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Bill55

03:47PM | 05/25/03
Member Since: 02/20/03
20 lifetime posts
Bvplumbing
The drain from our sump pump is clogged and cannot be snaked clean. The contractor said we need a french drain. Does anyone have any experience with french drains? Do they work well in winter? Can they flood and cause back ups? If so how do you fix it?

plumber Tom

03:16PM | 05/26/03
Member Since: 05/10/03
801 lifetime posts
The purpose of the french drain is to stop water from actually getting into your basement floor. Water that comes up from the foundation from the outside, is channeled into previously installed piping(usually 3 or 4" perforated PVC) This pipe is sloped towards a sump pit, where your pump is located. Systems do get clogged for various reasons. A common problem is iron concentration in the soil. If the dirt is red, they sell a product called iron-out. Before you pay a company 4 to 5k to have a system installed, make sure you don't already have one. You may have a waterproofing system and don't know it. If you do decide on the work, have the company install 3 c/o (cleanout tees) This way if it clogs, it's much easier to flush out with a garden hose.

Toblin

09:44AM | 05/27/03
Member Since: 10/08/02
30 lifetime posts
A french drain will last only so many years be it clogs-up too.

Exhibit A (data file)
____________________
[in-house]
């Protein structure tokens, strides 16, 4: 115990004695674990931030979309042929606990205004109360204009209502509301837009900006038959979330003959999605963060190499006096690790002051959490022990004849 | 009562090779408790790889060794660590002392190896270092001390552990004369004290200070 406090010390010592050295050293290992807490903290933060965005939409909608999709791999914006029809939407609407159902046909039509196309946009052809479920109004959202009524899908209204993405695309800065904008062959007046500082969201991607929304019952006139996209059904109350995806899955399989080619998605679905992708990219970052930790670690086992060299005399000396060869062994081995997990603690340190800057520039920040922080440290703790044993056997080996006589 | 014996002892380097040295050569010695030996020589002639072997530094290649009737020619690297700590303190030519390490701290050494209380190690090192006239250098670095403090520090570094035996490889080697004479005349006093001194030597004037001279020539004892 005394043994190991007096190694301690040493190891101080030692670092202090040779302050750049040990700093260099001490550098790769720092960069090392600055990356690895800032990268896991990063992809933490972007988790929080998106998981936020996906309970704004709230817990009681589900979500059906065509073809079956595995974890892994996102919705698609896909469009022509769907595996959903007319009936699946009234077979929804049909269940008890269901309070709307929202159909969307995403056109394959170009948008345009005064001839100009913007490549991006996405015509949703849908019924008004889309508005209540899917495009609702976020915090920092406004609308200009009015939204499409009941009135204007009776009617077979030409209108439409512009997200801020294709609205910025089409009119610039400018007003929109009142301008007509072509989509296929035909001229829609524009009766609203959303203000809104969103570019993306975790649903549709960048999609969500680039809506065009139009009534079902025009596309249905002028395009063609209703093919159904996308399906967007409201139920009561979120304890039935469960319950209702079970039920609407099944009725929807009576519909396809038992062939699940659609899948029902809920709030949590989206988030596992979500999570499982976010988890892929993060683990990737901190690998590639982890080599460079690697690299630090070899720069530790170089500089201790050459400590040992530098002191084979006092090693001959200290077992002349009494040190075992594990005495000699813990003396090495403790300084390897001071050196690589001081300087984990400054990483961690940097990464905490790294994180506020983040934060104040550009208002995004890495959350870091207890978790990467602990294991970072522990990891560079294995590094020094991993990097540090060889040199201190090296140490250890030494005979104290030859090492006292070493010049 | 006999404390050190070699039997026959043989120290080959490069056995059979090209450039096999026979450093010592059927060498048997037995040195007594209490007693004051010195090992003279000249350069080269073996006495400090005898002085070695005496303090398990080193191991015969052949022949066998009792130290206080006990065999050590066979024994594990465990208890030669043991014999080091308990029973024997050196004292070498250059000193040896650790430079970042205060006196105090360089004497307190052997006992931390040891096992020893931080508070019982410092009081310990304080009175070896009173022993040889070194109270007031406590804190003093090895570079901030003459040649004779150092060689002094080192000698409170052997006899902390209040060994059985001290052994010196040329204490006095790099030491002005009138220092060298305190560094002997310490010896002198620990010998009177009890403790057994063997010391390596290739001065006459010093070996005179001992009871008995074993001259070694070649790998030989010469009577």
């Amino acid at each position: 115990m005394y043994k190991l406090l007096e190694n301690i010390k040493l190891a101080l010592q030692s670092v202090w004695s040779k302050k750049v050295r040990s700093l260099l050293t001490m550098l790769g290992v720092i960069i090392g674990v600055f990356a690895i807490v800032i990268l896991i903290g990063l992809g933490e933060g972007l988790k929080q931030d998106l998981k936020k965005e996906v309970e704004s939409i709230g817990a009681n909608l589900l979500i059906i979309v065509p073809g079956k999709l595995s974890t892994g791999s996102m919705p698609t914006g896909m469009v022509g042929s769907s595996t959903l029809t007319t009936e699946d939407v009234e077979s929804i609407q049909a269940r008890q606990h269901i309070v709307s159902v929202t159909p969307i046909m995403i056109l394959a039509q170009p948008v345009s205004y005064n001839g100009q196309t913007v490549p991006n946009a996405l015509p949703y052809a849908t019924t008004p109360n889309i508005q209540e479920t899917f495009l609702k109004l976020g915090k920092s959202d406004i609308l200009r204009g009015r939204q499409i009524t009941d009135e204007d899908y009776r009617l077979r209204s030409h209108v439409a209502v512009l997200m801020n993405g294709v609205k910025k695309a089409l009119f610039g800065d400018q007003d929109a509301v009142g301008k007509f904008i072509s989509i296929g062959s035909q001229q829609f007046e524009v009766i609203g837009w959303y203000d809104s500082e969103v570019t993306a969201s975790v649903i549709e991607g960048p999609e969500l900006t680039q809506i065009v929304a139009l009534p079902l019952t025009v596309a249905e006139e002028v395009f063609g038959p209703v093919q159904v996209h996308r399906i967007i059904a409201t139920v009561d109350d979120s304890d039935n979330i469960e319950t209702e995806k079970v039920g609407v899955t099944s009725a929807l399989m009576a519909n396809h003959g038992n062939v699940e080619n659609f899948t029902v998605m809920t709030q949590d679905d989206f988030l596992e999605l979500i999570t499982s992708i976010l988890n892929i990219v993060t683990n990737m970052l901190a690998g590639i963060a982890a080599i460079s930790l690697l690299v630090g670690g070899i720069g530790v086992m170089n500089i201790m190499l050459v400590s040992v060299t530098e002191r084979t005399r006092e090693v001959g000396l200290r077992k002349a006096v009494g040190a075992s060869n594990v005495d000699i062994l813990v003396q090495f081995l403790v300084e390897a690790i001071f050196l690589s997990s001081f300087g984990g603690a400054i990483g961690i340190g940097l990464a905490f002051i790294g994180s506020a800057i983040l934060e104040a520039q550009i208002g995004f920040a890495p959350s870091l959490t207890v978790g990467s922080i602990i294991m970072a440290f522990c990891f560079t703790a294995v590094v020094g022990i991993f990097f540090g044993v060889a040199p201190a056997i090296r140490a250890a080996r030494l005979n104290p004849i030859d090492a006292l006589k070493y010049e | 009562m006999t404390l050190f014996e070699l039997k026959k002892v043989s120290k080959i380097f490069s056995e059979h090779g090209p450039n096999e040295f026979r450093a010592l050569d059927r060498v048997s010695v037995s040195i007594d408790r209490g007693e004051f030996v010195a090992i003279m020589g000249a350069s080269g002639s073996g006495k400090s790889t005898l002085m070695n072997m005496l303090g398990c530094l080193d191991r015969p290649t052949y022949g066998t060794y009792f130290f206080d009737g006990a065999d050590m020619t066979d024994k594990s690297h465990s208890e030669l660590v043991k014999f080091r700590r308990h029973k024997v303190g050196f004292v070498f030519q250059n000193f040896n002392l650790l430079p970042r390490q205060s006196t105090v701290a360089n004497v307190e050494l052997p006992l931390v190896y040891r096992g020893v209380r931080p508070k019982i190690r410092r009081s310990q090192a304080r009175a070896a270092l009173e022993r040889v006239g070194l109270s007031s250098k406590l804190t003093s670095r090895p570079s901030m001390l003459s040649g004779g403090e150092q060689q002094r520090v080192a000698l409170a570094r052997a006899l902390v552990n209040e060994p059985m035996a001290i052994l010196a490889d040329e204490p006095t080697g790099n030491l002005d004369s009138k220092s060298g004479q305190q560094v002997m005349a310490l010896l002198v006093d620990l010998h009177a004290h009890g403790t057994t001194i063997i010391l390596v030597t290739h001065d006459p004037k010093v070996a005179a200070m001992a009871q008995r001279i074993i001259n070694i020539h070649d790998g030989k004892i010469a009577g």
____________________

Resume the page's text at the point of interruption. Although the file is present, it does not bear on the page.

Jay J

08:33AM | 05/28/03
Member Since: 10/26/00
782 lifetime posts
Hi bill55,

First, make sure you're talking apples and apples w/your Plumber. See Construct A French Drain for a description of a French Drain.

Maybe he's talking about a clogged sump pump drain pipe. Maybe he's talking about a French Drain that 'runs' the perimeter of the foundation. Maybe, just MAYBE, you can save yourself a lot of $$$ by doing the following.

During the next sustained rainstorm, don your boots, raincoat, and umbrella, and do a COMPLETE walk around your home, looking UP at the roofline as well as at the ground. See if you can improve your drainage by improving the landscaping around your foundation. 1/4" per foot (for 3 feet) is the recommended MINIMUM slopage (and distance) you should have for drainage around your home. The more slopage (and the more distance), the better. (For example, 1" per foot for 3' is better than 1/4" per foot for 3' ...) Also, look to see if your gutters are leaking. Look to see if gutters are MISSING where water is running off of the roof. Be sure your downspouts are extended a MINIMUM of 3' from the foundation, and that water isn't running BACK towards the foundation. (We're back to minimum slopage and distances again ...) Once you install missing gutters, fix leaks, fix slopage, and extend your downspouts, if you still have water problems, you have more work to do.

My best to ya and hope this helps.

Jay J -Moderator

PS: God Bless America!

[This message has been edited by Jay J (edited May 28, 2003).]

Bill55

02:40PM | 05/28/03
Member Since: 02/20/03
20 lifetime posts
Yes the sump pump drain is clogged. So the plumber suggested we dig a pit filled with stones to collect water from the new drain line rather then try and place a new drain to the storm sewer.
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